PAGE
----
The lawsuits are piling up. Over the last two weeks, the Democratic and Republican parties have filed half a dozen warring complaints about poll monitoring. Democrats allege Republicans are coordinating widespread voter-intimidation efforts. Republicans in at least one state have argued that poll watching should be expanded, not limited.
All sides are seeking emergency relief, calling on judges to consider their cases in the next seven days before the election. While both parties fight for their lives life in states like New Hampshire, North Carolina, and Pennsylvania, they’re now having to battle each other in court as well.
On their face, these cases may seem like a form of legal subterfuge—attempts to distract the other party and float damaging allegations days before the election. The cases focus on just a few hundred volunteers in a handful of states: The Arizona Democratic Party said 93 people are signed up to conduct “exit polling” with Stop the Steal, a voter-fraud-related super PAC, and the Ohio Democratic Party said “dozens” have volunteered for the same effort in their state.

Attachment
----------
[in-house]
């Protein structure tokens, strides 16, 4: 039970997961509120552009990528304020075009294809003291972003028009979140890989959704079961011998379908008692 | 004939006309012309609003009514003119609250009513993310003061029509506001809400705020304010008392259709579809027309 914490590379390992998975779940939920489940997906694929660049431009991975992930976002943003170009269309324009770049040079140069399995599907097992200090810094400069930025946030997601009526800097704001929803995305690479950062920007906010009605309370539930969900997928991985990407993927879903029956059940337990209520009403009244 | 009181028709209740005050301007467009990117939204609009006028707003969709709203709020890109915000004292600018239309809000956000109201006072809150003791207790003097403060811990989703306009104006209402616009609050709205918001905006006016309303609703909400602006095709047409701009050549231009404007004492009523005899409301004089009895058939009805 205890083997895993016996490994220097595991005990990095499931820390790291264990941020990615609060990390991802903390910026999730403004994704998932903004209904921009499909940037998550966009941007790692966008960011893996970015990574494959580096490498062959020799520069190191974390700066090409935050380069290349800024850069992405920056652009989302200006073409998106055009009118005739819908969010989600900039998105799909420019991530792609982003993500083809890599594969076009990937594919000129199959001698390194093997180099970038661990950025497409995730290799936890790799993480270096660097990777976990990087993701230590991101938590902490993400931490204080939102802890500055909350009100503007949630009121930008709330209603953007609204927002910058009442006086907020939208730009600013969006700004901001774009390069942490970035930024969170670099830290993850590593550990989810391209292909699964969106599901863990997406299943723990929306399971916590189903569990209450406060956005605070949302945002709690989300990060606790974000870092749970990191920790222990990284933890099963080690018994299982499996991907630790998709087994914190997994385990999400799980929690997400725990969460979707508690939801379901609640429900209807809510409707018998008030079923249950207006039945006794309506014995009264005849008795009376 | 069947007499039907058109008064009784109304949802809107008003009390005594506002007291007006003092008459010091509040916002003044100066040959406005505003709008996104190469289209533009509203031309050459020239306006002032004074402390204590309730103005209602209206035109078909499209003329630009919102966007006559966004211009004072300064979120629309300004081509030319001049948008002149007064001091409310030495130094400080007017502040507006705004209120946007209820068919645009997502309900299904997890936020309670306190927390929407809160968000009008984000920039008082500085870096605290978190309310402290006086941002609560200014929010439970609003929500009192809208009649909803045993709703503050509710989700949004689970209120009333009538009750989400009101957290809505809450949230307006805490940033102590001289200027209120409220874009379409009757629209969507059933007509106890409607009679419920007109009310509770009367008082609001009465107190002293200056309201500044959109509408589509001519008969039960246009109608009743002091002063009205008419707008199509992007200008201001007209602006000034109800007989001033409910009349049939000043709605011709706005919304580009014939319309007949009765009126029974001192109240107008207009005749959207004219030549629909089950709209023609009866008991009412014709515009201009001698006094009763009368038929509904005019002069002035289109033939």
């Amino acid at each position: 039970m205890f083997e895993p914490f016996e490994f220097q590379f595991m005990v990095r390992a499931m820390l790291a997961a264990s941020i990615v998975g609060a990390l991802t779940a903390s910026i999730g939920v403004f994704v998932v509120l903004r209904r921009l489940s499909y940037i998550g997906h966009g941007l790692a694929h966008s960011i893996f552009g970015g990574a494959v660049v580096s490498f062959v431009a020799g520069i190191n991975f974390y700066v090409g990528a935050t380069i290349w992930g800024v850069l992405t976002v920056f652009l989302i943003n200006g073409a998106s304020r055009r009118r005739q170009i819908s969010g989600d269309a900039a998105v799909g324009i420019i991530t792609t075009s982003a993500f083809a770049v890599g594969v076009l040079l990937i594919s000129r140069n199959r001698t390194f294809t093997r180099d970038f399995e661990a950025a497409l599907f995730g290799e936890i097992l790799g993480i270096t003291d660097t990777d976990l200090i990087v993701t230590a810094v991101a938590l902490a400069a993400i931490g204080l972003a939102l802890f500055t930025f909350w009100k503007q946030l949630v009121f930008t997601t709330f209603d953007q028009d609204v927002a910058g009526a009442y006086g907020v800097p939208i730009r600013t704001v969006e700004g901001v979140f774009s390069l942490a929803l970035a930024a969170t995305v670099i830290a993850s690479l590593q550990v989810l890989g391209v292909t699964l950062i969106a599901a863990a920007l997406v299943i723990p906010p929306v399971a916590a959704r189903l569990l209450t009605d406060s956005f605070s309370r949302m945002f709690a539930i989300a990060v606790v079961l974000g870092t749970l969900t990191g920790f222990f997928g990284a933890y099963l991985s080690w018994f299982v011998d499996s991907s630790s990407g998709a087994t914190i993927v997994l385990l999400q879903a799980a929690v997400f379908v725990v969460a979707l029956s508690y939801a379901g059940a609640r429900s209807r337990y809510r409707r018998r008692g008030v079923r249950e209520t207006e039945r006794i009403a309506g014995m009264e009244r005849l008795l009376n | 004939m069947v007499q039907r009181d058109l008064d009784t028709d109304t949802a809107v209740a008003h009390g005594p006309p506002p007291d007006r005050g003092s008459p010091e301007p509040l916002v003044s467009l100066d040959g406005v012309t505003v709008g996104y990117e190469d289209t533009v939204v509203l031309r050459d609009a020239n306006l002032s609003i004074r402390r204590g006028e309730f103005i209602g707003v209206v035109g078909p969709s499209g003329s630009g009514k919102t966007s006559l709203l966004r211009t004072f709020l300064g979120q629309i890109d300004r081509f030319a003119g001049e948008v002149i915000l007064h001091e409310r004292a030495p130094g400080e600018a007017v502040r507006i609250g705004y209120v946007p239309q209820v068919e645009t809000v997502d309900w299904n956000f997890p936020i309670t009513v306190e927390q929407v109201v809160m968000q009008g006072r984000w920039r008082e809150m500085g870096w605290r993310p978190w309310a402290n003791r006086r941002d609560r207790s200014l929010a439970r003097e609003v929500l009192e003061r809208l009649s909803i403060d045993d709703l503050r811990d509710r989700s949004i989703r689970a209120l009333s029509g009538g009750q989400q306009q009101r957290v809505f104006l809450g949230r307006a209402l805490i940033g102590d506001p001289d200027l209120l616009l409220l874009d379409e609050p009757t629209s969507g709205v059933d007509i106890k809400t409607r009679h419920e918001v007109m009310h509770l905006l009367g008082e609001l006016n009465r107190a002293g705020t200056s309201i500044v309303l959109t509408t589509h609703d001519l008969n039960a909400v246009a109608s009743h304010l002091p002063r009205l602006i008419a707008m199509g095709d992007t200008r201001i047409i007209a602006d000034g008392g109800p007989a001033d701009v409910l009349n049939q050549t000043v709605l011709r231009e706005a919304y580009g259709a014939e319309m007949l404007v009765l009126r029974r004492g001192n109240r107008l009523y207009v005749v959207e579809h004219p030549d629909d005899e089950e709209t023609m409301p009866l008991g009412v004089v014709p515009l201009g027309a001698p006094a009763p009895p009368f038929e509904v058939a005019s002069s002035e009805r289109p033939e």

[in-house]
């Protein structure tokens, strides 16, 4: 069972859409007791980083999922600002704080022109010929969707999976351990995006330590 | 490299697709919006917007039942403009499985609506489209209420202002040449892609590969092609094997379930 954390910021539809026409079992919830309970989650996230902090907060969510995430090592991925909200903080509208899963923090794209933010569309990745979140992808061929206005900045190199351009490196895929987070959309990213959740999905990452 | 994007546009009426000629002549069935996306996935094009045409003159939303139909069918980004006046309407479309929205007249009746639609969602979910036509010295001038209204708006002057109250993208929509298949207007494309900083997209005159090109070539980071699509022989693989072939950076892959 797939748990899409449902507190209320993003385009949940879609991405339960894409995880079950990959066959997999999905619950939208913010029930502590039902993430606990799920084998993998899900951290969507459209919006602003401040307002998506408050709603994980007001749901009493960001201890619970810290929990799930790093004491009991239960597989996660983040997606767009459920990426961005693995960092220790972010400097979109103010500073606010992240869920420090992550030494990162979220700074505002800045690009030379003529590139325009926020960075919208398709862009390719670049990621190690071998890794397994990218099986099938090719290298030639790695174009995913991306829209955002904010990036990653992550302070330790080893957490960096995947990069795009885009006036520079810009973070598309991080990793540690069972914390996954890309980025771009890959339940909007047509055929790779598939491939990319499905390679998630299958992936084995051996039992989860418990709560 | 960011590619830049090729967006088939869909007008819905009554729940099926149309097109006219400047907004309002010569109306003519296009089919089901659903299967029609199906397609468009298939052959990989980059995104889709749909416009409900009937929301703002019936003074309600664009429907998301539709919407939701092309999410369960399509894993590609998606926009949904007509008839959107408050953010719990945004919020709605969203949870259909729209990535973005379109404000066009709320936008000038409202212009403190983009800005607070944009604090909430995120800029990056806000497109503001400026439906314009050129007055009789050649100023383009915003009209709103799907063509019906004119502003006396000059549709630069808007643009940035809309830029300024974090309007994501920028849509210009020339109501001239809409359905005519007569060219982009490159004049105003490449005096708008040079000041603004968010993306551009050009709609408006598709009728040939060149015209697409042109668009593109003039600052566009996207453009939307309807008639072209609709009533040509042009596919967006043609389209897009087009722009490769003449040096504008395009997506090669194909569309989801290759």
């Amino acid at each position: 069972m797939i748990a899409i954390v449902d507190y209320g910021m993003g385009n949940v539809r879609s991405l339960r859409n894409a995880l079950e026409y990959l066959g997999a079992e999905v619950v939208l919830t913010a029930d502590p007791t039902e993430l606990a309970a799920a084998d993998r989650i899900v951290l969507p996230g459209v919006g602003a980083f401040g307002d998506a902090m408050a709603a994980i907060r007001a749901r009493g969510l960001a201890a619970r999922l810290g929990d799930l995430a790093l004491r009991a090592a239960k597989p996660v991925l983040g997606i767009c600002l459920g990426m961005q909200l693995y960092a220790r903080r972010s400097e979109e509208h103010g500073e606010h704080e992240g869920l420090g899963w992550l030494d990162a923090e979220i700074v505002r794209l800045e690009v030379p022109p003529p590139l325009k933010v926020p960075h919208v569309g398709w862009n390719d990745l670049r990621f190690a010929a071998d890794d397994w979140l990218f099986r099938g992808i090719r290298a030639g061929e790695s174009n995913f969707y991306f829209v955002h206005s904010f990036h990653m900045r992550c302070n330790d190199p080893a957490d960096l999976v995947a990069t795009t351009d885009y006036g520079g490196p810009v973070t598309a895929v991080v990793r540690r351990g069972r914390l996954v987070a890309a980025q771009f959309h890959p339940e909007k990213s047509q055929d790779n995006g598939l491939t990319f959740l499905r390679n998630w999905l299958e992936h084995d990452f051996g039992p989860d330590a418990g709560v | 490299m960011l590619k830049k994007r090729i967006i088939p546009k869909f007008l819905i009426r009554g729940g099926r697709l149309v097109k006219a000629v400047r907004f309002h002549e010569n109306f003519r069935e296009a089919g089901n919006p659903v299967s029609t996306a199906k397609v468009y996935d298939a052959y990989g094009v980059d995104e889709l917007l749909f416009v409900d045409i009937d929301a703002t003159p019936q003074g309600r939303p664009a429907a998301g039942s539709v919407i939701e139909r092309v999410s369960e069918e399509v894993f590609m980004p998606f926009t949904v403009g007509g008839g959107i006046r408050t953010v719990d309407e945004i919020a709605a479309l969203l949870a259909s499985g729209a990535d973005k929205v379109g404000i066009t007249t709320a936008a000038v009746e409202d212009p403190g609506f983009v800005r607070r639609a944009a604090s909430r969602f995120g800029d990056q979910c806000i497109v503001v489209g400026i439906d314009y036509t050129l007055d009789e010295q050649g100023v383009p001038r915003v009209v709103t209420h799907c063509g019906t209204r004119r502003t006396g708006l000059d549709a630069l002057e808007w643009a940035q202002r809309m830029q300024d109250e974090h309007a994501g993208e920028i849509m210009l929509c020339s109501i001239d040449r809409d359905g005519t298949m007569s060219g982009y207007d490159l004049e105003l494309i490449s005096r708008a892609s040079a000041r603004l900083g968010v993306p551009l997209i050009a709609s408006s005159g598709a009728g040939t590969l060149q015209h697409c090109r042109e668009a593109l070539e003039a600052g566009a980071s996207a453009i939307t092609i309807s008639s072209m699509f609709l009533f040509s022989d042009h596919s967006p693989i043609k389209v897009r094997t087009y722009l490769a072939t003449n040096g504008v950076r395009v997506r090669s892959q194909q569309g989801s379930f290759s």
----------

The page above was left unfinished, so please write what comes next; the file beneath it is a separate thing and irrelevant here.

Taken together, though, these cases speak to one of the most important functions of democracy: the ability to vote, free of intimidation and coercion, and to ensure that others have the same right. At many points in American history, poll monitoring has been used to dissuade voters—especially black voters—from exercising their right of enfranchisement. The Supreme Court argued in 2013 that “our country has changed,” striking down the part of the Voting Rights Act that determines which parts of the country are overseen by strict federal supervision. But the recent allegations suggest voter intimidation is still happening all over the country.